The Chicago Bulls have missed on a number of first-round picks in the NBA Draft. We take a look at all-time worst picks in recent history.
The NBA Draft is a little more than 24 hours away. It’s a chance for kids who have been playing basketball to finally realize their dream of playing at the highest level possible.
If you’re an NBA team, the draft is akin to rolling the dice. The players can feel secure in the fact that their contracts are guaranteed and whether they play 1,000 minutes in the season or none at all, they’re going to get paid regardless.
But as an organization, you run the risk every year of taking a player and not getting a suitable return on your investment.
The Chicago Bulls have the 20th pick in the first round this year and there’s been lots of speculation on which direction they’ll go in with the pick. Do they take a big man? A shooter? A player with a defensive reputation and mindset? Do they trade the pick? No one really knows what the Bulls will do.
The player they choose could end up being a solid acquisition, or a complete and total bust. So we decided to take a look at the absolute worst Bulls first round draft picks over the years and cross our fingers that we won’t have to add 2013 to the list.
1998 Corey Benjamin (No. 28): Desperate for another high-flyer to come in and continue the excitement left behind by the departure/retirement of Michael Jordan, the Bulls took Benjamin out of Oregon State. In three seasons in Chicago he was a non-factor and nine games into his fourth season – with the Atlanta Hawks – he was out of the NBA for good.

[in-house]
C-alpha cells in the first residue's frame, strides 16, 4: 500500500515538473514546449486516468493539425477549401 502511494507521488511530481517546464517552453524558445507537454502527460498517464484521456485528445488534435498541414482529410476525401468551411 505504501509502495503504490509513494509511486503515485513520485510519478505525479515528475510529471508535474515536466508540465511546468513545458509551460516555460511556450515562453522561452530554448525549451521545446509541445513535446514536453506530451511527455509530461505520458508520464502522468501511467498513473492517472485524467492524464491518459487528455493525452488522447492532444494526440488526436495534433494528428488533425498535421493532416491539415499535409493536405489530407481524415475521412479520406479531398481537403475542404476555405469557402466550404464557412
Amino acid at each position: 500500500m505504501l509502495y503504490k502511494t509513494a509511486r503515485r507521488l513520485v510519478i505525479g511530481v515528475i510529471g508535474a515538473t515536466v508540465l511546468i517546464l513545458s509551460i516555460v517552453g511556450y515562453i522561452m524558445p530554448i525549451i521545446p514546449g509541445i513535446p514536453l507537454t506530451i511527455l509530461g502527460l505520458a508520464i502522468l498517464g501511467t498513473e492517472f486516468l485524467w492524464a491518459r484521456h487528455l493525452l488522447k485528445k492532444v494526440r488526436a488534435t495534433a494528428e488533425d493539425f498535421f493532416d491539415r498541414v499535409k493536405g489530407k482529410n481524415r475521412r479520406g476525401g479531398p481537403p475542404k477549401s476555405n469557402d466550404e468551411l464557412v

2000 Marcus Fizer (No. 4): The bruiser from Iowa State was supposed to be the low-post replacement for Elton Brand whom they traded to the Los Angeles Clippers for the rights to Tyson Chandler. But Fizer played four seasons in Chicago and never came close to contributing what Brand did offensively.
2001 Eddy Curry (No. 4): No way the Bulls could miss at No. 4 two years in a row, right? Wrong. The Thornwood High graduate was supposed to pair with the aforementioned Chandler and create a sort of "twin towers" kind of movement in Chicago. But despite having solid numbers offensively, Curry could never get his weight (and maturity) under control. After four seasons, he was gone and despite a few solid seasons with the New York Knicks, he received more than his fair share of “DNP-Overweight and Immature” on his way out of the league.
2002 Jay Williams (No. 2): The point guard from Duke is the ultimate cautionary tale. Taken right after Yao Ming at No. 1, Williams was billed as the player of the future in Chicago, so much so that the Bulls even gave him Michael Jordan's old locker. But he played one tumultuous rookie season in Chicago before a motorcycle accident destroyed his leg and ended his career before it even got started.
2009 James Johnson (No. 16): Probably one of the strangest picks for the Bulls considering they guys they passed up: Jrue Holliday, Ty Lawson, Jeff Teague and Eric Maynor. Obviously, these guys are all point guards and the Bulls were looking for help on the wing, but Johnson never provided that. He was traded to the Toronto Raptors halfway into his second season in Chicago and his current career path is that of an NBA journeyman.